Take a peek at kids’ midday meals in different countries
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Aaliyah Busstra is four years old and attends a private school on the Sunshine Coast of Australia. She’s got a Vegemite sandwich made with continental dark rye bread and butter, as well as Tasmanian cheese slices, Jatz crackers, strawberries and a chocolate chia-seed cake (see the recipe below for this healthy gluten- and dairy-free cake).
Margaret Yoner is the mother of six girls between the ages of 2–20 and prides herself on creating wholesome, nourishing lunches each day. Every bit of the meal (except the crackers) is homemade, from the moose sausage and corn soup, to the dill pickles, to the banana chocolate chip muffin, to the home-grown garden carrots.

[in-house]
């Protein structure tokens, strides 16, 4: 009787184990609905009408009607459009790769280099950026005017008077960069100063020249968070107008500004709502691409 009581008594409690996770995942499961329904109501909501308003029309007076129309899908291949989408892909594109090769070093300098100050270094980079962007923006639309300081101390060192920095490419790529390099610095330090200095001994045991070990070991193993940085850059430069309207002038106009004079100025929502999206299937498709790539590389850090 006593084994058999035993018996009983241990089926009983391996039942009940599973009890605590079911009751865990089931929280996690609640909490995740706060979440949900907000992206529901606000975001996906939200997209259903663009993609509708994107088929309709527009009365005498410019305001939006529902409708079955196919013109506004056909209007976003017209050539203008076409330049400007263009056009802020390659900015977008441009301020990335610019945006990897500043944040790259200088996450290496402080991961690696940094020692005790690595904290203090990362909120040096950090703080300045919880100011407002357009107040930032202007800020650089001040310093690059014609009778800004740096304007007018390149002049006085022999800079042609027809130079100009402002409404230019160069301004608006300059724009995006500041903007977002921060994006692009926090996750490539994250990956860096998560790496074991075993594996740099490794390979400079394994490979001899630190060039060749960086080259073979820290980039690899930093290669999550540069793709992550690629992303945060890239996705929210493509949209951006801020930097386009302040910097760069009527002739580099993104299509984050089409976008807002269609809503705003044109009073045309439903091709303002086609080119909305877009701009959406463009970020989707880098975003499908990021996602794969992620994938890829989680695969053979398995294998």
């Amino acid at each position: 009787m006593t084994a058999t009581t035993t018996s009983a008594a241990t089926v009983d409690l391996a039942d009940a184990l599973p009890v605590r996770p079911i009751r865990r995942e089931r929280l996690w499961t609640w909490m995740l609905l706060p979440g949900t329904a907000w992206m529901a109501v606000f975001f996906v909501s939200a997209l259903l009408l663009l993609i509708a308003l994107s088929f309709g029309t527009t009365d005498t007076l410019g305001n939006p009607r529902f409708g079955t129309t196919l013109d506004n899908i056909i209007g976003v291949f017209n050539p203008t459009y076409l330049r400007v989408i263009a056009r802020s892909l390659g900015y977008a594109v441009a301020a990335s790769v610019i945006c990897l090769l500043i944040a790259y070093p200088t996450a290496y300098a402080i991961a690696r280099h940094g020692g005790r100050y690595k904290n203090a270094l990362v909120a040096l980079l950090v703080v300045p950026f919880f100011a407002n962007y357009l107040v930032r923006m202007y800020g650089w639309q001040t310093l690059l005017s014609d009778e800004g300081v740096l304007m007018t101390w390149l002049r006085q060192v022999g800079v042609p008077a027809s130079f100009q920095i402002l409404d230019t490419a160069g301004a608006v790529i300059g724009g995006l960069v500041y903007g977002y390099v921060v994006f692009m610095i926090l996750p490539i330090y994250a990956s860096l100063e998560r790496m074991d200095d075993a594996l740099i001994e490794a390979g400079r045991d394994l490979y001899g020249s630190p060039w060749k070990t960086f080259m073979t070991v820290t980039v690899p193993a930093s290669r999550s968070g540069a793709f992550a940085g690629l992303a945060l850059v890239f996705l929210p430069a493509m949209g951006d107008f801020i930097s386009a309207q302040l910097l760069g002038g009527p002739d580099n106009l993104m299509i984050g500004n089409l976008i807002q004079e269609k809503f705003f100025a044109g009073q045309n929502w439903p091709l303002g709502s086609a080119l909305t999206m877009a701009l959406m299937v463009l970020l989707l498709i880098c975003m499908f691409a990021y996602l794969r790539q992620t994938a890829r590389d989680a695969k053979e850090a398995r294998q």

Sara Mohamed is five years old. She’s diabetic, so her mother, Naheeda, takes extra care to make a healthy lunch for her every day. She has a cheese and butter sandwich on brown bread with mixed fruit and veg for lunch.
José Luis Ocon is 12 years old and attends a state school in the town of Campo de Criptana in La Mancha. In Spain, many of the schools finish at 2pm, the beginning of the Spanish lunchtime, which takes place over two hours and generally consists of a two- or three-course meal. Most children have breakfast at home and then take in a merienda (snack) for break time and eat lunch at home. José has peeled fruit and milk biscuits called tosta rica along with a probiotic drink